I had a table that had a funeral urn on it, and I had ordered a large funeral wreath, with a stand. It read, "In Loving Memory." I had a cassette tape of Gregorian chant; I have a lot of those still. The music starts playing. I take out my priestly stole, I put it on, and said, Dearly beloved, we are gathered here today to bid a fond farewell to the Brooklyn Union of the past.

The CFO turns to the executive next to him and says, am I at the right meeting? I continue on. As you know, the world is changing. For us to change, you can't say hello until you say goodbye. It's important for us to say goodbye to the past. To inter it with dignity because we stand on the shoulders of our predecessors. It's not that it's bad, but it's just no longer the way we're going to be doing business. It would be helpful for all of us to state what is over for us. I said, I'll write it on these index cards. I'm going to put them in a funeral urn. Why don't you now tell me what's over for us as a company.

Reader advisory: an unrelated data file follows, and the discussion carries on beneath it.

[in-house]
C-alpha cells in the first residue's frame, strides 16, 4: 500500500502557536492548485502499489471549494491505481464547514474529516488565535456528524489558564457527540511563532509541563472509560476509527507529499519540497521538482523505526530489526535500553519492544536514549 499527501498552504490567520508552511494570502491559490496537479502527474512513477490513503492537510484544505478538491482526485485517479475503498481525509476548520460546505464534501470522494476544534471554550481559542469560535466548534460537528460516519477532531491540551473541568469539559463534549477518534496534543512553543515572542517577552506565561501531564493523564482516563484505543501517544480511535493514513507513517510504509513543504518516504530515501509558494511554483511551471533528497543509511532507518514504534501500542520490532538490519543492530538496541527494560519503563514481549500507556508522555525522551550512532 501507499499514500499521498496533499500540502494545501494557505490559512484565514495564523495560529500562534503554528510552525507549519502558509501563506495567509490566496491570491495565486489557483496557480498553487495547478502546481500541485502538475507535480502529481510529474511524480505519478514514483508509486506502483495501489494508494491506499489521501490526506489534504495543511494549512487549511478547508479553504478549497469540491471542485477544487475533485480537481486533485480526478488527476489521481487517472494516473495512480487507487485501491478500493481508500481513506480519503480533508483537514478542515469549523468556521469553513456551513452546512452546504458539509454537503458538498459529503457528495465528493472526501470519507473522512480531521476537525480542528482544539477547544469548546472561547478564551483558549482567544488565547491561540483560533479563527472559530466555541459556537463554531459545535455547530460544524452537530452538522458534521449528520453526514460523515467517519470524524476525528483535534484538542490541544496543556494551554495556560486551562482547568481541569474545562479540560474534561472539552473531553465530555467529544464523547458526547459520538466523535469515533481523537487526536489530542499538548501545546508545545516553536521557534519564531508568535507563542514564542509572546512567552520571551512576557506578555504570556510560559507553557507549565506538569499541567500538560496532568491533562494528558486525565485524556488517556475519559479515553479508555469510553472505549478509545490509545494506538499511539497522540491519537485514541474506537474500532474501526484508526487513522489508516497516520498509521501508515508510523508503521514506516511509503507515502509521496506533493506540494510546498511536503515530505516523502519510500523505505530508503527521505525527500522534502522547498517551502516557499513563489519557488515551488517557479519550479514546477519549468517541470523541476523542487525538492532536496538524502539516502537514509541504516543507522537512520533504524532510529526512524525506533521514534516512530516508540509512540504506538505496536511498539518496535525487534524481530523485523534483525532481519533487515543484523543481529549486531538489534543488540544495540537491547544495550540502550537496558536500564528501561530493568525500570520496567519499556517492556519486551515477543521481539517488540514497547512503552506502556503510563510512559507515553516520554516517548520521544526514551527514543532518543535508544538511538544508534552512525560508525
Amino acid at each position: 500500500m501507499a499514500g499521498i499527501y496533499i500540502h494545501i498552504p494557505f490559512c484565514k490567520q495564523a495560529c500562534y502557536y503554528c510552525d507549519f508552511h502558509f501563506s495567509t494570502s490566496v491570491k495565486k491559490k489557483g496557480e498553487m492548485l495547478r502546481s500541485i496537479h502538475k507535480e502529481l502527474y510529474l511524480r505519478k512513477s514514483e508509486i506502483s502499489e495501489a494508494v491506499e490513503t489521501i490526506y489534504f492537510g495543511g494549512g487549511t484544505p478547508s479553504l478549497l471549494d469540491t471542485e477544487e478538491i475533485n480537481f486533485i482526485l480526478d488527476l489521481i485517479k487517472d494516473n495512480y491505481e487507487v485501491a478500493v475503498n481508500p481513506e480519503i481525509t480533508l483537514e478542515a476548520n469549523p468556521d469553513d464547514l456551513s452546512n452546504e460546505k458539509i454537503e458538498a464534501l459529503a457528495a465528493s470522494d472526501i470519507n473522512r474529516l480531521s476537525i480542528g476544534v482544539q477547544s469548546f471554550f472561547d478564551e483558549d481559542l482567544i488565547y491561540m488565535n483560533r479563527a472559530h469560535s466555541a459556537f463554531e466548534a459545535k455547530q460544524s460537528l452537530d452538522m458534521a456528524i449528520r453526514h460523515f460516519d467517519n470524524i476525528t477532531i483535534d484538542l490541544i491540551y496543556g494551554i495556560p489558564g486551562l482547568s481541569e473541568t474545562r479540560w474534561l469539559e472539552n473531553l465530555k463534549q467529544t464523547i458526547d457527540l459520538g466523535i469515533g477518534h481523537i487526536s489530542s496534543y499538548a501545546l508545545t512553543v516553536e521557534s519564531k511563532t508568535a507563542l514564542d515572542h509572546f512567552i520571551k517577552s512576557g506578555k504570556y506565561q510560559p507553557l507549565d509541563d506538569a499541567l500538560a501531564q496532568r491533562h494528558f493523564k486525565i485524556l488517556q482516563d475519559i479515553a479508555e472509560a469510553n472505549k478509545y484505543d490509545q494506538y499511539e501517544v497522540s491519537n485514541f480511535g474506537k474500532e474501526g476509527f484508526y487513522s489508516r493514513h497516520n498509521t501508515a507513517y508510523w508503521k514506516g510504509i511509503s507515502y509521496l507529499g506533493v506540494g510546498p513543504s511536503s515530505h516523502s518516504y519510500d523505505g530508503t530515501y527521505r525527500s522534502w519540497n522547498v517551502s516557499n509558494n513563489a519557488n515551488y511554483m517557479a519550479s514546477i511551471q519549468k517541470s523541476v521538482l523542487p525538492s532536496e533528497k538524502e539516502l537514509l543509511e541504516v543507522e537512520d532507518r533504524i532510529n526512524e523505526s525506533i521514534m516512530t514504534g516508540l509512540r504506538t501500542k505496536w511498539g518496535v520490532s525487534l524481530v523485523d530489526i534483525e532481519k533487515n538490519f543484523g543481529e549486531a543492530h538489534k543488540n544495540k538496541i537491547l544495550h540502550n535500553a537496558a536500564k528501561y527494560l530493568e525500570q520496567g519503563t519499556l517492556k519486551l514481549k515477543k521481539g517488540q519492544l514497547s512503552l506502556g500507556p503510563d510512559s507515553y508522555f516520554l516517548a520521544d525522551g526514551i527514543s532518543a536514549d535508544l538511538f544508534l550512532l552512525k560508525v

Faces are looking at me like what the hell's going on? Then one of these managers leaves. I just waited. The tension mounts. Then one union employee says, you mean like lifetime employment? I said, that's right. That's over for us. I wrote it on the card and dropped it in. Somebody says lack of competition. We used to have no competition as a monopoly. I think we're going to have competition. Right. Wrote that on it and put it in. After a while people started catching on. I wrote some more cards and I put them in the funeral urn and I said, okay, we're going to now lay this to rest with dignity. I took out some water and blessed it. I blessed the crowd. I felt like the pope.

I said, in a few minutes we're going to go now to the next corner, which is that in-between time, but before we go there, we are not leaving everything behind. There are actually some things we have to take with us that have been critical to our success as a company. I have a steamer truck here and I'd like you to tell me what we need to take with us. I think this actually made sense to them a little now.